An Assessment of Pharmaceutical Care Needs of Service Users with Severe or Profound Intellectual Disabilities at St. Michael’s House North

Chin Nee Foo

Thesis – Pharmaceutical Society of Ireland Licence Examination

Keywords: Intellectual Disabilities • Leisure Participation • Supports • Independent Living

(30 Jul 2009)
Background Intellectual Disabilities (ID) is a lifelong condition which may require complex medical, physical, psychiatric and social care needs. People with severe or profound Ids are more prone than the rest of the population to multiple health problems including epilepsy, constipation, hypothyroidism, diabetes, heart disease, dysphagia, peptic ulcers, skin conditions, hearing loss and vision impairment. They may not be able to speak clearly and may communicate through signing. Some of the health problems are difficult to identify because the communication barriers affect the description of symptoms and discomfort. Many specialists are involved in the delivery of special treatments and supports to this population. Nonetheless, detailed information about pharmaceutical care needs of this population is still lacking in Ireland. St. Michael’s House is one of Ireland’s largest voluntary organisations providing support and healthcare to people with Ids. There is a wide range of services provided via this organisation. Nurses, social care workers and care assistants at St. Michael’s House North play a role in providing constant care and identifying the needs of individuals with Ids, hence, views and knowledge of these care staff are worth investigating.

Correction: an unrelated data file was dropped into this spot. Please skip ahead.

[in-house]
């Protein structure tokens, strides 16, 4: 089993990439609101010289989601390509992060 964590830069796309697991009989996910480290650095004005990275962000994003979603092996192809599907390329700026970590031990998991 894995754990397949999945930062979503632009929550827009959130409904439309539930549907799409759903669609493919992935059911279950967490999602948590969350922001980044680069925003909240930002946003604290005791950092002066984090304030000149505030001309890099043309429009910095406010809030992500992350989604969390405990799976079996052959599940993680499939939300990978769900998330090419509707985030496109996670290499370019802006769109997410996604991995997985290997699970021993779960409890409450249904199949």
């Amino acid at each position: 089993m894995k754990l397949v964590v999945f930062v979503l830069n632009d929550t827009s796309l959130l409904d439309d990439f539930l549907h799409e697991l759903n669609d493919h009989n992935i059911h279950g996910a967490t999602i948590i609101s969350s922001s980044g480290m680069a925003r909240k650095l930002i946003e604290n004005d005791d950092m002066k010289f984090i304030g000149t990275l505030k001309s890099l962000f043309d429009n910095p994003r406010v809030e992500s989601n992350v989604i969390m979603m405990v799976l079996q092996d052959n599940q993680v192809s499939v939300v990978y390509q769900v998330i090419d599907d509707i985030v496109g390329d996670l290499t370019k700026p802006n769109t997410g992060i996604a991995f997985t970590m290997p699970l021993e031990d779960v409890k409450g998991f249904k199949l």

Aims: This research was conducted with the aim of assessing the pharmaceutical care needs of people with severe or profound Ids and alerting modern pharmacists and voluntary organisations to these needs.

Methods: Research approval was acquired from Research Ethics Committee and service manager of St. Michael’s House North, 23 nursing staff, 9 social workers, and 8 care assistants, who work closely with pharmaceutical care being obtained by service users with profound Ids at St. Michael’s House North. Analysis of results was carried out using the programme Microsoft Excel.

Results: The vast majority of respondents agreed that pharmacists lacked experience in communicating with service users with Ids and polypharmacy remained as one of the major issues. Many reported that enteral feeing guidelines required reinforcement and availability of a clinical pharmacist(s) at St. Michael’s House would be beneficial in terms of medication reviews.

Conclusions: The results demonstrate the fact that pharmaceutical care needs of service users with severe or profound Ids are not being met. Based on participant perspectives, recommendations are made concerning the issues that pharmacists need to be aware of.

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